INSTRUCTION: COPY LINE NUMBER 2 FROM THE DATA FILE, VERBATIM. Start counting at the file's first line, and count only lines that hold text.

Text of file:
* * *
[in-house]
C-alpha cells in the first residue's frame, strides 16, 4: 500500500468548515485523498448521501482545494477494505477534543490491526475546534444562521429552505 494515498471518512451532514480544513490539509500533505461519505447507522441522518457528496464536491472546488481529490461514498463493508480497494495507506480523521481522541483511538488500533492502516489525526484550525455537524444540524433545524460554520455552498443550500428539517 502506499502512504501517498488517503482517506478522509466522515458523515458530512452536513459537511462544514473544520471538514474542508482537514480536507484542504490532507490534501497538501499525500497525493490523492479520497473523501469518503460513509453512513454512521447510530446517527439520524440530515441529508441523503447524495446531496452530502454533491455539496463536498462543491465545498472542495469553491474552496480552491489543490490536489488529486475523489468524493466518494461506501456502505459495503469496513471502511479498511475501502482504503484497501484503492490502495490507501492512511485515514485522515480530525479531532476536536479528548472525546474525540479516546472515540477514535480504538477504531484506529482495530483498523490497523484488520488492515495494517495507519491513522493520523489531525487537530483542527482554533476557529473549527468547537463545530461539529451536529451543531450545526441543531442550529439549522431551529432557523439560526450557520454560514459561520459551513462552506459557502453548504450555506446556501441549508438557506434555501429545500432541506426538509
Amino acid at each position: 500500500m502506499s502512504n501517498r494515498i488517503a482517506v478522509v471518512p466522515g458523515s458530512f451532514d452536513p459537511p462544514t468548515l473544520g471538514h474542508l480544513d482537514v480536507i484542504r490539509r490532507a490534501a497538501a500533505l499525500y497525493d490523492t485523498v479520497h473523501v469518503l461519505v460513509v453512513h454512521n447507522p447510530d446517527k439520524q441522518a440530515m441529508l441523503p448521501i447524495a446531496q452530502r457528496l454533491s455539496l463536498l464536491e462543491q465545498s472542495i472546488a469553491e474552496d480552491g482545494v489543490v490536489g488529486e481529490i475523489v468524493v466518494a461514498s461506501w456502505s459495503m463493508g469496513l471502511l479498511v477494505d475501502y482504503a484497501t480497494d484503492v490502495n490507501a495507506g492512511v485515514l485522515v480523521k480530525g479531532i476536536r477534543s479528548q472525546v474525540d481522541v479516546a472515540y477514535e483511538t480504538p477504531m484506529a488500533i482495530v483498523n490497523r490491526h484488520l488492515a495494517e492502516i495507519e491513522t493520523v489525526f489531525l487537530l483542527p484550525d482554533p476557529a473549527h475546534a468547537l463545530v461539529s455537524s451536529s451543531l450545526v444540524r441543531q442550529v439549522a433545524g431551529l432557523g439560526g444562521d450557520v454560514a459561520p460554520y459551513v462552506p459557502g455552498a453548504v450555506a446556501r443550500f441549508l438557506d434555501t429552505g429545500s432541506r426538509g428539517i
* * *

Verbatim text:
C-alpha cells in the first residue's frame, strides 16, 4: 500500500468548515485523498448521501482545494477494505477534543490491526475546534444562521429552505 494515498471518512451532514480544513490539509500533505461519505447507522441522518457528496464536491472546488481529490461514498463493508480497494495507506480523521481522541483511538488500533492502516489525526484550525455537524444540524433545524460554520455552498443550500428539517 502506499502512504501517498488517503482517506478522509466522515458523515458530512452536513459537511462544514473544520471538514474542508482537514480536507484542504490532507490534501497538501499525500497525493490523492479520497473523501469518503460513509453512513454512521447510530446517527439520524440530515441529508441523503447524495446531496452530502454533491455539496463536498462543491465545498472542495469553491474552496480552491489543490490536489488529486475523489468524493466518494461506501456502505459495503469496513471502511479498511475501502482504503484497501484503492490502495490507501492512511485515514485522515480530525479531532476536536479528548472525546474525540479516546472515540477514535480504538477504531484506529482495530483498523490497523484488520488492515495494517495507519491513522493520523489531525487537530483542527482554533476557529473549527468547537463545530461539529451536529451543531450545526441543531442550529439549522431551529432557523439560526450557520454560514459561520459551513462552506459557502453548504450555506446556501441549508438557506434555501429545500432541506426538509